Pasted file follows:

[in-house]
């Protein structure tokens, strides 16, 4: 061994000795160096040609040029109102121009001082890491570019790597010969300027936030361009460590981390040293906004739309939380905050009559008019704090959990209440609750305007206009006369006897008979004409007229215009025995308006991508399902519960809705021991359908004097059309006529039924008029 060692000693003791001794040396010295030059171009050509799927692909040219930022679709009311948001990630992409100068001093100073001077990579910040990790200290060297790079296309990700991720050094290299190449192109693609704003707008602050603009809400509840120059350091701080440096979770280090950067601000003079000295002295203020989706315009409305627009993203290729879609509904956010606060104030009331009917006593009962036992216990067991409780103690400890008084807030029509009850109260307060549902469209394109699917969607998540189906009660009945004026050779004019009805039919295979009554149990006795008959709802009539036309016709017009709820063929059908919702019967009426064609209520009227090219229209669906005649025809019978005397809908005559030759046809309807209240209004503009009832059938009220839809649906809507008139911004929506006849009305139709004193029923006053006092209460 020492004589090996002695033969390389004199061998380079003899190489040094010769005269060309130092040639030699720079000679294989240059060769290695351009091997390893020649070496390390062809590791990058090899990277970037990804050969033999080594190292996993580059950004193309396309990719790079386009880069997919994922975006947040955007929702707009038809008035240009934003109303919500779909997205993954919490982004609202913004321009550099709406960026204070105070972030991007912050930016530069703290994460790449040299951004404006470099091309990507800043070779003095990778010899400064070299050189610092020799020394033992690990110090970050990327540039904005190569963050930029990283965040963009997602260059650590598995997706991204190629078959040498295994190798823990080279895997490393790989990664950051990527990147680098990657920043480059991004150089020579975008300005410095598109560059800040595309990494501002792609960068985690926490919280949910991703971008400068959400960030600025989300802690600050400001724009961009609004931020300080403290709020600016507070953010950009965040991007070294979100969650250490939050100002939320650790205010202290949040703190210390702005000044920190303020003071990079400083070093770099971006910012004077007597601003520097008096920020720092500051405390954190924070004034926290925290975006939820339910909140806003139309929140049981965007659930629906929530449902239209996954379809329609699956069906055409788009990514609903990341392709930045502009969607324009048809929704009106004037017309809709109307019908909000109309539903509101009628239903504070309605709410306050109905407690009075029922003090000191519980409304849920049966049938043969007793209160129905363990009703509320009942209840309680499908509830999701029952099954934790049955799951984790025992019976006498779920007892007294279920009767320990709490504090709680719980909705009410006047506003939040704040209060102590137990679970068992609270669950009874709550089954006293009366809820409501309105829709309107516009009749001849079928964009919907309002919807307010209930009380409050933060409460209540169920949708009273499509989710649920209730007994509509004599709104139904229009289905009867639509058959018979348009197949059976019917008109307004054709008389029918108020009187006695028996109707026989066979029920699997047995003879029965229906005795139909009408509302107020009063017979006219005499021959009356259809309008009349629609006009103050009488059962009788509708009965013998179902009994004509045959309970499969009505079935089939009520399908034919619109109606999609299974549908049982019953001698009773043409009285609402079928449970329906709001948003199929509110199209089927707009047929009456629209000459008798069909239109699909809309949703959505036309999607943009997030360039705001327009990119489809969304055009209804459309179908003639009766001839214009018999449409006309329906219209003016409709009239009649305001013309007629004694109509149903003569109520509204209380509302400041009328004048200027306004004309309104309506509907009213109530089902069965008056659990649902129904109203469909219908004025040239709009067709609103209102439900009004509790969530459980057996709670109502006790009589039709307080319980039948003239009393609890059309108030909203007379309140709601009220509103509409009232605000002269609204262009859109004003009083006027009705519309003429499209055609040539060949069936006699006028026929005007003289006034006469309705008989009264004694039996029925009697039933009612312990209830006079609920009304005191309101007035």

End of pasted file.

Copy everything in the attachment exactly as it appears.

[in-house]
């Protein structure tokens, strides 16, 4: 061994000795160096040609040029109102121009001082890491570019790597010969300027936030361009460590981390040293906004739309939380905050009559008019704090959990209440609750305007206009006369006897008979004409007229215009025995308006991508399902519960809705021991359908004097059309006529039924008029 060692000693003791001794040396010295030059171009050509799927692909040219930022679709009311948001990630992409100068001093100073001077990579910040990790200290060297790079296309990700991720050094290299190449192109693609704003707008602050603009809400509840120059350091701080440096979770280090950067601000003079000295002295203020989706315009409305627009993203290729879609509904956010606060104030009331009917006593009962036992216990067991409780103690400890008084807030029509009850109260307060549902469209394109699917969607998540189906009660009945004026050779004019009805039919295979009554149990006795008959709802009539036309016709017009709820063929059908919702019967009426064609209520009227090219229209669906005649025809019978005397809908005559030759046809309807209240209004503009009832059938009220839809649906809507008139911004929506006849009305139709004193029923006053006092209460 020492004589090996002695033969390389004199061998380079003899190489040094010769005269060309130092040639030699720079000679294989240059060769290695351009091997390893020649070496390390062809590791990058090899990277970037990804050969033999080594190292996993580059950004193309396309990719790079386009880069997919994922975006947040955007929702707009038809008035240009934003109303919500779909997205993954919490982004609202913004321009550099709406960026204070105070972030991007912050930016530069703290994460790449040299951004404006470099091309990507800043070779003095990778010899400064070299050189610092020799020394033992690990110090970050990327540039904005190569963050930029990283965040963009997602260059650590598995997706991204190629078959040498295994190798823990080279895997490393790989990664950051990527990147680098990657920043480059991004150089020579975008300005410095598109560059800040595309990494501002792609960068985690926490919280949910991703971008400068959400960030600025989300802690600050400001724009961009609004931020300080403290709020600016507070953010950009965040991007070294979100969650250490939050100002939320650790205010202290949040703190210390702005000044920190303020003071990079400083070093770099971006910012004077007597601003520097008096920020720092500051405390954190924070004034926290925290975006939820339910909140806003139309929140049981965007659930629906929530449902239209996954379809329609699956069906055409788009990514609903990341392709930045502009969607324009048809929704009106004037017309809709109307019908909000109309539903509101009628239903504070309605709410306050109905407690009075029922003090000191519980409304849920049966049938043969007793209160129905363990009703509320009942209840309680499908509830999701029952099954934790049955799951984790025992019976006498779920007892007294279920009767320990709490504090709680719980909705009410006047506003939040704040209060102590137990679970068992609270669950009874709550089954006293009366809820409501309105829709309107516009009749001849079928964009919907309002919807307010209930009380409050933060409460209540169920949708009273499509989710649920209730007994509509004599709104139904229009289905009867639509058959018979348009197949059976019917008109307004054709008389029918108020009187006695028996109707026989066979029920699997047995003879029965229906005795139909009408509302107020009063017979006219005499021959009356259809309008009349629609006009103050009488059962009788509708009965013998179902009994004509045959309970499969009505079935089939009520399908034919619109109606999609299974549908049982019953001698009773043409009285609402079928449970329906709001948003199929509110199209089927707009047929009456629209000459008798069909239109699909809309949703959505036309999607943009997030360039705001327009990119489809969304055009209804459309179908003639009766001839214009018999449409006309329906219209003016409709009239009649305001013309007629004694109509149903003569109520509204209380509302400041009328004048200027306004004309309104309506509907009213109530089902069965008056659990649902129904109203469909219908004025040239709009067709609103209102439900009004509790969530459980057996709670109502006790009589039709307080319980039948003239009393609890059309108030909203007379309140709601009220509103509409009232605000002269609204262009859109004003009083006027009705519309003429499209055609040539060949069936006699006028026929005007003289006034006469309705008989009264004694039996029925009697039933009612312990209830006079609920009304005191309101007035």